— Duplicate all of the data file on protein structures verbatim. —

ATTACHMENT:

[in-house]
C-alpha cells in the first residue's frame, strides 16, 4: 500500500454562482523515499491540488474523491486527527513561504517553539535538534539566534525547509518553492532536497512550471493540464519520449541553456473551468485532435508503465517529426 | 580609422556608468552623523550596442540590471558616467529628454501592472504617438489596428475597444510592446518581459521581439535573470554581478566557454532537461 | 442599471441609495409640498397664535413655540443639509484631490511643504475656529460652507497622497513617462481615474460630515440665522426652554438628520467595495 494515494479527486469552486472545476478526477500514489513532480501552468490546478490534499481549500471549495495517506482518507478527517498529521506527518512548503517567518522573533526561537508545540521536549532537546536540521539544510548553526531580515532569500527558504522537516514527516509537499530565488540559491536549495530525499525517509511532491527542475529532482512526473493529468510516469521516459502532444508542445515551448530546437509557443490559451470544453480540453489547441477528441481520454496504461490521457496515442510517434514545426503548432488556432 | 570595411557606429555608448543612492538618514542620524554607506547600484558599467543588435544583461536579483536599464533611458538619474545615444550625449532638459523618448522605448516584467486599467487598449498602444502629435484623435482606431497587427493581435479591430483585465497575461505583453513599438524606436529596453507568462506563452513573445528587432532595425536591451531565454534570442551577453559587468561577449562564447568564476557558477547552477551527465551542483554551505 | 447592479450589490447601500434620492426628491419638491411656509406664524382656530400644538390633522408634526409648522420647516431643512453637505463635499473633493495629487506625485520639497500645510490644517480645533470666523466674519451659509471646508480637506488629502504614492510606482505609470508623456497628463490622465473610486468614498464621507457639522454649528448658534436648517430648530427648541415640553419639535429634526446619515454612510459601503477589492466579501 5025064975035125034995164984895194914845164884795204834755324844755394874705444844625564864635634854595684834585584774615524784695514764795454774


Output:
[in-house]
C-alpha cells in the first residue's frame, strides 16, 4: 500500500454562482523515499491540488474523491486527527513561504517553539535538534539566534525547509518553492532536497512550471493540464519520449541553456473551468485532435508503465517529426 | 580609422556608468552623523550596442540590471558616467529628454501592472504617438489596428475597444510592446518581459521581439535573470554581478566557454532537461 | 442599471441609495409640498397664535413655540443639509484631490511643504475656529460652507497622497513617462481615474460630515440665522426652554438628520467595495 494515494479527486469552486472545476478526477500514489513532480501552468490546478490534499481549500471549495495517506482518507478527517498529521506527518512548503517567518522573533526561537508545540521536549532537546536540521539544510548553526531580515532569500527558504522537516514527516509537499530565488540559491536549495530525499525517509511532491527542475529532482512526473493529468510516469521516459502532444508542445515551448530546437509557443490559451470544453480540453489547441477528441481520454496504461490521457496515442510517434514545426503548432488556432 | 570595411557606429555608448543612492538618514542620524554607506547600484558599467543588435544583461536579483536599464533611458538619474545615444550625449532638459523618448522605448516584467486599467487598449498602444502629435484623435482606431497587427493581435479591430483585465497575461505583453513599438524606436529596453507568462506563452513573445528587432532595425536591451531565454534570442551577453559587468561577449562564447568564476557558477547552477551527465551542483554551505 | 447592479450589490447601500434620492426628491419638491411656509406664524382656530400644538390633522408634526409648522420647516431643512453637505463635499473633493495629487506625485520639497500645510490644517480645533470666523466674519451659509471646508480637506488629502504614492510606482505609470508623456497628463490622465473610486468614498464621507457639522454649528448658534436648517430648530427648541415640553419639535429634526446619515454612510459601503477589492466579501 5025064975035125034995164984895194914845164884795204834755324844755394874705444844625564864635634854595684834585584774615524784695514764795454774